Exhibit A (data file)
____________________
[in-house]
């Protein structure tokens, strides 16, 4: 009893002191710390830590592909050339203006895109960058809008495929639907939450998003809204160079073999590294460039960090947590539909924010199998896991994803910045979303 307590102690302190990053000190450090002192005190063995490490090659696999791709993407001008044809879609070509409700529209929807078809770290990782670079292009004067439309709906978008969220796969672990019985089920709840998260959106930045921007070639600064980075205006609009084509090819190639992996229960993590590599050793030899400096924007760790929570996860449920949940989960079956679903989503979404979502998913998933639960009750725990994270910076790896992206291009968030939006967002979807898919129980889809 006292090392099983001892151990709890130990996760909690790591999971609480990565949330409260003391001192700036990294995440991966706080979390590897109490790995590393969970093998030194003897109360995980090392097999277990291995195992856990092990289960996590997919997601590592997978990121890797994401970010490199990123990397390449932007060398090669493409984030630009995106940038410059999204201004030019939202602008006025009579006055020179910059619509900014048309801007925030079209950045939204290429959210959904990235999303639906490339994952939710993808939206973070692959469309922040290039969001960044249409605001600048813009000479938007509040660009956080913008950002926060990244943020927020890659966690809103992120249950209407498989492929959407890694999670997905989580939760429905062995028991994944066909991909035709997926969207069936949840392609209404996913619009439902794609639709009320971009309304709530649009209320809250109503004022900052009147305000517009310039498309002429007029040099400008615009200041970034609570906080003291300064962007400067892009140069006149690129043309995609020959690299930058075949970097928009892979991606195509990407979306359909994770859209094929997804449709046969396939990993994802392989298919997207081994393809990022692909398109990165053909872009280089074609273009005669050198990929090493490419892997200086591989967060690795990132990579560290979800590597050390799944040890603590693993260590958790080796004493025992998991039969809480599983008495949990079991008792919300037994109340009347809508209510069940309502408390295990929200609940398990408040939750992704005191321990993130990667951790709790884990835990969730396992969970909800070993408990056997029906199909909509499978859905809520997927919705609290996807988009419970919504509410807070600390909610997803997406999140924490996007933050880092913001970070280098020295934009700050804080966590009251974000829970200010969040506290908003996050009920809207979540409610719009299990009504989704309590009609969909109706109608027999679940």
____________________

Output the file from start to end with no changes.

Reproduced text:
[in-house]
């Protein structure tokens, strides 16, 4: 009893002191710390830590592909050339203006895109960058809008495929639907939450998003809204160079073999590294460039960090947590539909924010199998896991994803910045979303 307590102690302190990053000190450090002192005190063995490490090659696999791709993407001008044809879609070509409700529209929807078809770290990782670079292009004067439309709906978008969220796969672990019985089920709840998260959106930045921007070639600064980075205006609009084509090819190639992996229960993590590599050793030899400096924007760790929570996860449920949940989960079956679903989503979404979502998913998933639960009750725990994270910076790896992206291009968030939006967002979807898919129980889809 006292090392099983001892151990709890130990996760909690790591999971609480990565949330409260003391001192700036990294995440991966706080979390590897109490790995590393969970093998030194003897109360995980090392097999277990291995195992856990092990289960996590997919997601590592997978990121890797994401970010490199990123990397390449932007060398090669493409984030630009995106940038410059999204201004030019939202602008006025009579006055020179910059619509900014048309801007925030079209950045939204290429959210959904990235999303639906490339994952939710993808939206973070692959469309922040290039969001960044249409605001600048813009000479938007509040660009956080913008950002926060990244943020927020890659966690809103992120249950209407498989492929959407890694999670997905989580939760429905062995028991994944066909991909035709997926969207069936949840392609209404996913619009439902794609639709009320971009309304709530649009209320809250109503004022900052009147305000517009310039498309002429007029040099400008615009200041970034609570906080003291300064962007400067892009140069006149690129043309995609020959690299930058075949970097928009892979991606195509990407979306359909994770859209094929997804449709046969396939990993994802392989298919997207081994393809990022692909398109990165053909872009280089074609273009005669050198990929090493490419892997200086591989967060690795990132990579560290979800590597050390799944040890603590693993260590958790080796004493025992998991039969809480599983008495949990079991008792919300037994109340009347809508209510069940309502408390295990929200609940398990408040939750992704005191321990993130990667951790709790884990835990969730396992969970909800070993408990056997029906199909909509499978859905809520997927919705609290996807988009419970919504509410807070600390909610997803997406999140924490996007933050880092913001970070280098020295934009700050804080966590009251974000829970200010969040506290908003996050009920809207979540409610719009299990009504989704309590009609969909109706109608027999679940």